After the Company folded in 1878, Navigation House continued in use as a residence into the 1950s. By that time it was in a very poor state. In the 1970s it was slated for demolition. The threat prompted the formation of the Sleaford Navigation Society, a local charity whose purpose was to save the building.
Though the Society managed to stave off demolition, they had no money to restore Navigation House. It was not until 1999 that a six-year restoration project was launched. The House opened to the public in 2005 as a visitor and interpretation centre for the town of Sleaford and the Sleaford Navigation.
The 1838 company offices have been beautifully restored and now act as a visitor centre and museum for the Navigation. This is thought to be the only surviving example of a specially-built navigation company office on a rural waterway in Britain. It stands in the public wharf area, now known as Navigation Yard.
Here you can learn what life was like in a Victorian office, and see some of the original 19th-century weighing equipment used to calculate tolls. Interactive displays bring alive the story of the Navigation and modern efforts to restore and reopen it. Exhibits cover trade and transport in Sleaford before, during and after the construction of the canal.
One feature we enjoyed was a 'Did You Know?' display of facts about the Navigation. For example, we learned that the River Slea has two channels which run parallel; the Old Slea and the New Slea. The New Slea was made navigable because it was naturally deeper and wider. We also learned that there were 18 water mills on the River Slea at the time of the Domesday Book (1086), but when the plans for the Navigation were made in 1797 only seven mills remained.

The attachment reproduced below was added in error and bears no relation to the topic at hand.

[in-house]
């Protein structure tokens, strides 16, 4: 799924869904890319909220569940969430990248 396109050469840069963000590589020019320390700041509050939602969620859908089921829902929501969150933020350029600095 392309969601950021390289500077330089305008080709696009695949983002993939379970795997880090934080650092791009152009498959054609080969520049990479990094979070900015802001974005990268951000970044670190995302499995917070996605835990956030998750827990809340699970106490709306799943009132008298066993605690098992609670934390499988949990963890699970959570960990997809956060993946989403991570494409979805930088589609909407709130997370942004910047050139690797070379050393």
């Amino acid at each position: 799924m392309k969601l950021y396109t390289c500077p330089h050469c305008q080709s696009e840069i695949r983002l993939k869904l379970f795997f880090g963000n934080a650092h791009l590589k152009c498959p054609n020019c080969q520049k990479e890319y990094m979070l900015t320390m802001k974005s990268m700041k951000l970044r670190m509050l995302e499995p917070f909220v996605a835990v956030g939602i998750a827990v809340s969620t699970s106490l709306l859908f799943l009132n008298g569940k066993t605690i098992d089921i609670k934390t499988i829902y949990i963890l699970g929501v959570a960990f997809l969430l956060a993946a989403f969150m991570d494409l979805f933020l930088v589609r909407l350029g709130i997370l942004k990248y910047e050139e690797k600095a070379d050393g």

One particularly interesting exhibit is the original 1791 'Report on the means and expense of making navigable the Kyme Eau and the River Slea'. This bound document was the result of a survey by the engineers Jessop and Hudson and contains a fold-out plan showing the course of the River Slea. Beside it is a copy of the 'Sleaford Navigation Bill', the Act of Parliament that authorised the Navigation.
From Navigation House you can enjoy a very pleasant walk along the river to Cogglesford Mill, a restored 18th-century mill on a site that has had a mill for over 1000 years. Our family took this walk and found it very easy and extremely enjoyable.
About Navigation House Visitor Centre
Address: Navigation Wharf, Carre Street, Sleaford, Lincolnshire, England, NG34 7TW
Attraction Type: Museum
Location: Just off Carre street. No dedicated parking but the museum is well signposted for pedestrians around central Sleaford.
Website: Navigation House Visitor Centre
Photo Credit: David Ross and Britain Express
NEARBY HISTORIC ATTRACTIONS
Heritage Rated from 1- 5 (low to exceptional) on historic interest
National Centre for Craft and Design - 0 miles (Museum)
Sleaford, St Denys' Church - 0.1 miles (Historic Church)
Sleaford Museum - 0.1 miles (Museum)
Sleaford Castle - 0.2 miles (Castle)
Cogglesford Watermill - 0.4 miles (Historic Building)
Anwick Drake Stones - 4.1 miles (Prehistoric Site)
Heckington, St Andrews Church - 4.7 miles (Historic Church)
Heckington Mill - 4.9 miles (Historic Building)